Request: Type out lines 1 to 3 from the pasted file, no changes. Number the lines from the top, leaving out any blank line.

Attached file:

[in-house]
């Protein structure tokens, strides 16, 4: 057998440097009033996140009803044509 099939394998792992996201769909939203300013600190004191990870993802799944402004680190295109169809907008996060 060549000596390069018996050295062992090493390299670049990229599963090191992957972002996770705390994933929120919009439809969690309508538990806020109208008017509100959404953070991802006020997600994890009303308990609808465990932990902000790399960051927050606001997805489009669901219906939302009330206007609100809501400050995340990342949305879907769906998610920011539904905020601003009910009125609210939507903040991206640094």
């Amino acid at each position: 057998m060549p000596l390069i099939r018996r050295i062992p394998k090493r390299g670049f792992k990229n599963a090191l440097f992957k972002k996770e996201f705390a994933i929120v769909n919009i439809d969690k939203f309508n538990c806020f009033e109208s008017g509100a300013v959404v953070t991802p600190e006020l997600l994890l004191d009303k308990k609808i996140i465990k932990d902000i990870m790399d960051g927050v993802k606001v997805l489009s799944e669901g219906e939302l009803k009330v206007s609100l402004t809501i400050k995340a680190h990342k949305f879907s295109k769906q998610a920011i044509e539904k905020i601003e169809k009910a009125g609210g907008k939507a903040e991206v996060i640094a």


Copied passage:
[in-house]
């Protein structure tokens, strides 16, 4: 057998440097009033996140009803044509 099939394998792992996201769909939203300013600190004191990870993802799944402004680190295109169809907008996060 060549000596390069018996050295062992090493390299670049990229599963090191992957972002996770705390994933929120919009439809969690309508538990806020109208008017509100959404953070991802006020997600994890009303308990609808465990932990902000790399960051927050606001997805489009669901219906939302009330206007609100809501400050995340990342949305879907769906998610920011539904905020601003009910009125609210939507903040991206640094």
């Amino acid at each position: 057998m060549p000596l390069i099939r018996r050295i062992p394998k090493r390299g670049f792992k990229n599963a090191l440097f992957k972002k996770e996201f705390a994933i929120v769909n919009i439809d969690k939203f309508n538990c806020f009033e109208s008017g509100a300013v959404v953070t991802p600190e006020l997600l994890l004191d009303k308990k609808i996140i465990k932990d902000i990870m790399d960051g927050v993802k606001v997805l489009s799944e669901g219906e939302l009803k009330v206007s609100l402004t809501i400050k995340a680190h990342k949305f879907s295109k769906q998610a920011i044509e539904k905020i601003e169809k009910a009125g609210g907008k939507a903040e991206v996060i640094a």